Sunday, April 15, 2018

To Bee or Not to Bee?

It's been 4 years since I last participated in my quilt guild's yearly bee. When our president Neva asked for interested parties last fall, I was finally ready to sign that paper again.


Here's how our bees work: There is a maximum of 12 spots for each year (one person for each month, Jan. - Dec., and if we get 11, we skip July, our non-meeting month). Each month, one quilter is the "queen bee" who decides on the pattern/tutorial/theme and can choose to pass out fabric, too. Each person in the bee makes a block, and then brings them to the next month's meeting to share with the whole guild. Then, the queen bee makes a quilt from all the blocks! Our bee is so popular that a second bee ran last year, the "New Bee" (newbie, get it?) for quilters who wanted to make simple blocks only.

Flying geese bee blocks from the Central Jersey Modern Quilt Guild, 2014 - my longest running WIP (UFO?)

Here are the reasons I love quilt bees of any kind (I've also done Round Robins, which are my favorites): you get to contribute to a quilt for someone (bonus points if it's for a friend). You can try different techniques and explore your piecing likes and dislikes. The opportunity arises to use precious fabrics or scraps from the stashes of other quilters. Most of the time, bee blocks are a quick make, and can be a fun, inspiring project. Blocks usually turn out unique to each maker; working together creates beautiful work.

Here are the downsides. Relying on other people can be tricky. I have been involved in a very hairy, still-unresolved-after-YEARS (literally years) quilt bee situation. People drop off the map, don't get in touch, etc. It's frustrating and hurtful to all parties involved. Quilts are personal, emotional, and financial investments.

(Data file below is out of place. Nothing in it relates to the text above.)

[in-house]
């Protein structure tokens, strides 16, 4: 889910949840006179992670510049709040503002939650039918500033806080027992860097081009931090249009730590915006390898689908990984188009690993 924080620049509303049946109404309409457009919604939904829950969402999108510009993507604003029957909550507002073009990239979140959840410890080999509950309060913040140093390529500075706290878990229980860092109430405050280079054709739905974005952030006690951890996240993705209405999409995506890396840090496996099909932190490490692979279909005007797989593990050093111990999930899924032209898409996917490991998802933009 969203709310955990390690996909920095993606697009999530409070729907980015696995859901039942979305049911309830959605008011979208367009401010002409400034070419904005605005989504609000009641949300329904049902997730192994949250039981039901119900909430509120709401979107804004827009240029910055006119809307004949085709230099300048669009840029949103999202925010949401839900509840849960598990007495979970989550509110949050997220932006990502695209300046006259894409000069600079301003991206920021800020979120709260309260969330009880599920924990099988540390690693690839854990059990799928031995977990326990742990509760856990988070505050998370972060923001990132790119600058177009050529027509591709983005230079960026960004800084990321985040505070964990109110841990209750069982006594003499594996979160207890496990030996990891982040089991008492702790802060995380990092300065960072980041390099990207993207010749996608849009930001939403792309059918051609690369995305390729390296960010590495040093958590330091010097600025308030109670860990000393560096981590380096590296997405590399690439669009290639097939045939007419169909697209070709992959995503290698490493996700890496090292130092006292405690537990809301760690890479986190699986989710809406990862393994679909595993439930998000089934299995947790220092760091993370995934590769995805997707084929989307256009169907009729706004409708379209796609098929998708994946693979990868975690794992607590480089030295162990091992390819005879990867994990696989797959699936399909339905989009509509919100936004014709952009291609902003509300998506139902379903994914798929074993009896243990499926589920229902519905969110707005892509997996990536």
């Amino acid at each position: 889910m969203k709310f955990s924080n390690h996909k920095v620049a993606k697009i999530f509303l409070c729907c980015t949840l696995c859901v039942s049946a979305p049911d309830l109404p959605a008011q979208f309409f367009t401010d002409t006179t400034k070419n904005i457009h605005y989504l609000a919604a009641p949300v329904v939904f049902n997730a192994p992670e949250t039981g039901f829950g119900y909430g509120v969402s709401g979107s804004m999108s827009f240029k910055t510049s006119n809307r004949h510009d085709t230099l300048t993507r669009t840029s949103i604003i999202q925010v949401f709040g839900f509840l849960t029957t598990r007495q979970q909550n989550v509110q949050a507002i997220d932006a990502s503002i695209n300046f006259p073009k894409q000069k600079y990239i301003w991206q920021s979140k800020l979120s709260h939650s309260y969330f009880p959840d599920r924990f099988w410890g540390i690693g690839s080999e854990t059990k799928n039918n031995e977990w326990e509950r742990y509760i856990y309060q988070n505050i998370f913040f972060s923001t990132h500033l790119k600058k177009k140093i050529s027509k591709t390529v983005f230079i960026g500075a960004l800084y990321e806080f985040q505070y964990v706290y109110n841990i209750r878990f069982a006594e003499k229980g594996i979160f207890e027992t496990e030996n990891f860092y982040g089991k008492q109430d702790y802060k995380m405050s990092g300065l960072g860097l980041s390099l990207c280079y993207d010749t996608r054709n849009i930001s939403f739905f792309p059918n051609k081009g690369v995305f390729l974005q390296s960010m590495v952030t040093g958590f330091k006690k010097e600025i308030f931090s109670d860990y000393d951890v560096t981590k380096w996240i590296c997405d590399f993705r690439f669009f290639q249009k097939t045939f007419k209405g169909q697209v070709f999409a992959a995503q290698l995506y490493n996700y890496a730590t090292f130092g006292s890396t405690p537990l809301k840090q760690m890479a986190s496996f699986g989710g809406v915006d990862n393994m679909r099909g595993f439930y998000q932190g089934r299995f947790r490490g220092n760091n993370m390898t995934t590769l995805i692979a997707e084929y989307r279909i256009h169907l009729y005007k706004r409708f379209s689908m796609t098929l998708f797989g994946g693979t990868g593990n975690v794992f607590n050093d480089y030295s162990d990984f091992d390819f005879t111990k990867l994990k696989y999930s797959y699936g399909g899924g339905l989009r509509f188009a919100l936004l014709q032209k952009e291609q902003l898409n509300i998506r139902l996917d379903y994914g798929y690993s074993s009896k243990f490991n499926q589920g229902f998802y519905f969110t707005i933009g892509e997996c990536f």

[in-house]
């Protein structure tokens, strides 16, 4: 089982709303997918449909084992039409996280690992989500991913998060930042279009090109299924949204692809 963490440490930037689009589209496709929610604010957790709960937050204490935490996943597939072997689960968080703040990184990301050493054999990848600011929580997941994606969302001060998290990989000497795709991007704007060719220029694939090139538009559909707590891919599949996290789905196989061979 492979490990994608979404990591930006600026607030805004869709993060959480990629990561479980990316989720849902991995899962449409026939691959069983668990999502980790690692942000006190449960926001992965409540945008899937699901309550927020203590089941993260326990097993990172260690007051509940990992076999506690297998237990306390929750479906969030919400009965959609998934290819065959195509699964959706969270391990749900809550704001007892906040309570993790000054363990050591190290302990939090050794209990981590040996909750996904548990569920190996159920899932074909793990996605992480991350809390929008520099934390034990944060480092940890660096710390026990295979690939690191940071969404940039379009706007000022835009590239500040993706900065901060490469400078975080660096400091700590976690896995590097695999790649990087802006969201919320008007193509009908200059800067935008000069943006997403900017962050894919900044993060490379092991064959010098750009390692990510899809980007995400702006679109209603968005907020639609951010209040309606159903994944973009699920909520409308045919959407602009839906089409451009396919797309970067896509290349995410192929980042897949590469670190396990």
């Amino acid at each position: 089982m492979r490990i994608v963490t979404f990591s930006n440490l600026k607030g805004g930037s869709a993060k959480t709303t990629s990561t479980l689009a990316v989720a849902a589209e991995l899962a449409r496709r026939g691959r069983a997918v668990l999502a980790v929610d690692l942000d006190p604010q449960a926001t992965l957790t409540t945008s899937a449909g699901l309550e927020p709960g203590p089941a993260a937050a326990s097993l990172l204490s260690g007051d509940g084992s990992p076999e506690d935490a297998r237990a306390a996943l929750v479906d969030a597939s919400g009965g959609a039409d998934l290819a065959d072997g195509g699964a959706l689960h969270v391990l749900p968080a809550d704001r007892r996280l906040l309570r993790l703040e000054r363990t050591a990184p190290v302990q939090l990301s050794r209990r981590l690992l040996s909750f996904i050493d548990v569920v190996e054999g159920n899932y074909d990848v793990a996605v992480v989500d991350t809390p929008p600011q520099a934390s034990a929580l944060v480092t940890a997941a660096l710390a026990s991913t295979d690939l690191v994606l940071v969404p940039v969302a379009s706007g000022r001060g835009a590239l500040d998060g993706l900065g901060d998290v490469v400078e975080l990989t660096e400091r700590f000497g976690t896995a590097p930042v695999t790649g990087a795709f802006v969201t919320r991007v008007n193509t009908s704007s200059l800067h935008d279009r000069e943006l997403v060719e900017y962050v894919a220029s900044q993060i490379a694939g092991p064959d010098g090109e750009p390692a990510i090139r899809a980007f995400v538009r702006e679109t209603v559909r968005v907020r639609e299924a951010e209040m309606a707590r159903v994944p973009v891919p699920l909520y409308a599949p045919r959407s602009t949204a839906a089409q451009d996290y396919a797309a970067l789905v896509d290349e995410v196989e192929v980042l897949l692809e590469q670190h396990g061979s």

The first blocks of my traveling curve-themed round robin quilt, which is now being quilted. More on that hopefully this year!

On the less dramatic note, blocks *can* be time consuming. It might be another difficult deadline to complete, depending what's already on your plate (this is the main reason I refrained from signing up the last few years). You might receive instructions to create a quilt block that you are really uncomfortable with. In my other guild bee experience, a queen bee asked for reverse applique, and no matter how much I tried, I could not make the block look the way it was supposed to. I felt bad because it was supposed to be a part of her quilt - I still handed it in at the meeting, but it always haunted me.

For a guild bee, there's generally less risk involved. These are people you see every month or so, whether or not you know them well. You can ask for help in person if you need it, and there are no mailing costs (unless you can't make the meeting). And best of all, this time around, it's given me an opportunity to make a quick block/palate cleanser before I work on my own more thought-and-time-consuming work. So, into the bee I go. My month is July, and I'm starting to cobble together a plan for my beemates! I'll certainly blog about it further when the time comes.

So, have you joined a quilt bee? If not, would you like to? What do you like/dislike about the experience?

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3 comments:

  1. I would love to join a bee or a swap, but I am in Nj but not so close to a guild. Once a month I might travel for this though. I wouldn't join unless I could completely participate. I don't like letting people down and seeing the creations each month would keep me pumped!

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  2. Oh, do I have so many feelings about bees after having great experiences, horrible experiences, and managing the Stash Bee for two years! I'm very happy to be taking a break from a monthly bee and am happier currently doing round robin type bees in smaller groups with people I "know" online. :D

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  3. Great description of the pluses and minuses of Bee Blocks and collaborating with others, Jess. I have been more focused on more self-sewing block of the month type things for the past few years (The Honey Pot Bee last year and the Aurifil BOM this year).

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